The small number of people who know my name on the interwebs will know me from my blogging exploits on old versions of Championship Manager – that’s football to the uninitiated. So I thought, why not bring that to the world of cricket?
Thankfully the Championship Manager equivalent, International Cricket Captain, sits upon my shelf waiting for a moment like this. I did spend £2.49 to buy the first ever one from eBay, but an error message regarding small fonts cost me two nights of my life trying to get it to work before I finally shelved that idea and settled on the second version, cleverly titled International Cricket Captain 2. It covers the 1999 season and beyond, which is absolutely perfect.
Why is it perfect? Well, we are relatively spoiled by the England Cricket team in today’s game, maybe not in Test format but in 1999, things got so bad the Oval crowd gave a rendition of “we’ve got the worst team in the world” to poor old Nasser Hussain. Before all that though, Cricket came home! By that, I mean England hosted the 1999 Cricket World Cup. What could go wrong?
They went out in the Group Stage. To Zimbabwe. That was the end of David “Bumble” Lloyd’s time in charge and in came Duncan Fletcher. But enough of the history lesson. It’s time to re-write history.
ICC2 begins in April 1999, which means it is just one month until the World Cup. I’ve got 3 warm-ups against County opposition, which sounds like the ideal opportunity to humiliate ourselves, before the World Cup itself starts. Oh, and I have to name a squad, with little chance to assess anything.
I opt for a largely safe squad though there’s room for the odd maverick. Little known Matthew Bulbeck is called in despite a lack of International experience, but I seem to remember him being good. He competes with Mark Ealham and Vince Wells for the all-rounder positions, whilst Andrew “don’t call me Freddie” Flintoff is deemed a batsman only, though he has 5 ODI wickets to his name from 4 matches at this stage, so we’ll see. Alec Stewart and Nick Knight are the only two openers I have selected, with Hick, Ramprakash, Thorpe and Nasser Hussain in the mix for middle order positions. Dominic Cork, Darren Gough, Alan Mullally and Angus Fraser are the pace options, with Phil Tufnell the spinner. The only spinner. I am my own worst enemy sometimes.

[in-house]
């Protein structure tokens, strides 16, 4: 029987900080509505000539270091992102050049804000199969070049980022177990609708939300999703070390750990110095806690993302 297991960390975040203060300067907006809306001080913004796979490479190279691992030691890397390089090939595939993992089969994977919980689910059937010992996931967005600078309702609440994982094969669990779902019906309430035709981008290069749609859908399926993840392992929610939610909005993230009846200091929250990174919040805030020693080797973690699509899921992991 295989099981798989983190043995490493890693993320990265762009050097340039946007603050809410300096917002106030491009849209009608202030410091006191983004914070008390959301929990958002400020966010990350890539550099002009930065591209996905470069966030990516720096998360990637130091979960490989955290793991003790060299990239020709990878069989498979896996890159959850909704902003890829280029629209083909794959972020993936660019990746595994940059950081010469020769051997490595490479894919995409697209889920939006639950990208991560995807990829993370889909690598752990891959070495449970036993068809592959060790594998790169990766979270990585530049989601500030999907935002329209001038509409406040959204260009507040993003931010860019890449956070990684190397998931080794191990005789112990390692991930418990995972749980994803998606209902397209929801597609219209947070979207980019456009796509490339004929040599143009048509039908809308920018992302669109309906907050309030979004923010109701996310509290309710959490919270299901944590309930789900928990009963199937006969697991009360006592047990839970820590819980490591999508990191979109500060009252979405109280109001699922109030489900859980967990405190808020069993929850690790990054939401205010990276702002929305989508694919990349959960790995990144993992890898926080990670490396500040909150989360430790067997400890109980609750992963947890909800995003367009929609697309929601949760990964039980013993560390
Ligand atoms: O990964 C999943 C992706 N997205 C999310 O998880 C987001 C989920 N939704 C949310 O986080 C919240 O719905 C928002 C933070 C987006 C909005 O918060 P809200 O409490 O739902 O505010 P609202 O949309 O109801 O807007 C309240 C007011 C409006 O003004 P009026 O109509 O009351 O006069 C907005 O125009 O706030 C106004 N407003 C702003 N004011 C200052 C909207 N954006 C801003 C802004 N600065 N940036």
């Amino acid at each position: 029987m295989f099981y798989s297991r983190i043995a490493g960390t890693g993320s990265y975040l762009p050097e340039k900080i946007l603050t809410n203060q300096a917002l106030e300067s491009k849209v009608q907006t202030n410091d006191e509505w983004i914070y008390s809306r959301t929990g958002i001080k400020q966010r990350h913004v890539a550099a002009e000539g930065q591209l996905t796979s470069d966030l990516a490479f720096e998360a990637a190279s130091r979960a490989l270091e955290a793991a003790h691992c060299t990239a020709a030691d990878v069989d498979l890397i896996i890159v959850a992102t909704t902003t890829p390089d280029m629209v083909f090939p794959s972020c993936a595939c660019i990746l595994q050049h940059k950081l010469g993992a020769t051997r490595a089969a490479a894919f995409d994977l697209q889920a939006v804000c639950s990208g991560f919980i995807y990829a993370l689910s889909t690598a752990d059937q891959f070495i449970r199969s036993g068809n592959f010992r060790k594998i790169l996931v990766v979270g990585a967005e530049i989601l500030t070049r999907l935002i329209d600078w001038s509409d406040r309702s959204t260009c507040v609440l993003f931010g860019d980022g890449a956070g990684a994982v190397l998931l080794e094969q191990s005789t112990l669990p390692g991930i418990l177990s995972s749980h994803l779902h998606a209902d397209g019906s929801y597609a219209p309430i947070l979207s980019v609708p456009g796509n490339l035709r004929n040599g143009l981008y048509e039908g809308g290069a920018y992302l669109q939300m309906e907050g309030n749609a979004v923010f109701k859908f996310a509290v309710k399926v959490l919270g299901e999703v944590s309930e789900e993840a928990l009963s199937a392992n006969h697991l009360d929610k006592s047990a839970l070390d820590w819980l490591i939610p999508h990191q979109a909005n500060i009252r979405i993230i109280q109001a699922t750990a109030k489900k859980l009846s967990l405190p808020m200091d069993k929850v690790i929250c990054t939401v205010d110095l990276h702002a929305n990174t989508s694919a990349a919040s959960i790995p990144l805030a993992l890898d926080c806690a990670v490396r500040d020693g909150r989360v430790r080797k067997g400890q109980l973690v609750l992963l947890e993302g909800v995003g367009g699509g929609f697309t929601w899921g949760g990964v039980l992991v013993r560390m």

Several players are badly out of form – another plus from the selection process – so this is the side I’ve cobbled together. There are places up for grabs, lads.
We win the toss too, remarkably.
I am terrible at this game, as a disclaimer. We’ll have a bat.
Stewart and Knight go off like two trains, though one train is right-handed and the other a lefty so it causes more problems than Kent can cope with. Poor old Martin McCague takes a hammering. We get to 65 before Knight tickles Ben Phillips behind and that brings in Hicky. He is on the maximum 5 stars of form having smashed Durham about for Worcestershire. Dean Headley, possibly aggrieved at not being in the squad, bowls Stewart next over and we’re 65-2 with two new batsmen in. Hick and Thorpe rebuild but the run rate is less than 4 an over, so as we up the ante Thorpe is bowled by Matthew Fleming for 38 – the partnership breaking on 99. Ramprakash arrives and plays a couple of nice shots before running Hick out for 64. Jesus. Ben Phillips returns to bowl Ramps and captain Nasser, claiming ridiculous figures of 3-15 from his 10 overs. We crawl to 207. Going to be a long summer, boys.
I tell Mullally and Gough that if Ben Phillips can bowl like that, YOU can bowl like that. They open with current England selector Ed Smith, who is LBW to Gough’s yorker for 12. That brings in Andrew Symonds, Australian of course, who is caught by a diving Dominic Cork for just 5. That is a relief. Kent are 34-2 after 10 overs.
Sickeningly, that’s as good as it gets. David Fulton and Alan Wells go to town on our shoddy bowling. Mark Ealham, who actually plays for Kent, goes for 30 off 2 overs. Cork goes for 6 an over. Tufnell starts poorly but gets it back a bit towards the end, however, the damage is done. The partnership is unbroken, Alan Wells gets his 100 at the death and Kent win by 8 wickets with 10.2 overs to spare. Start the car.
I hope this is as bad as it gets…but I doubt it will be. That was awful. We’ve made Angus Fraser appear undroppable. Please join me next time as we face Essex to try and restore some pride.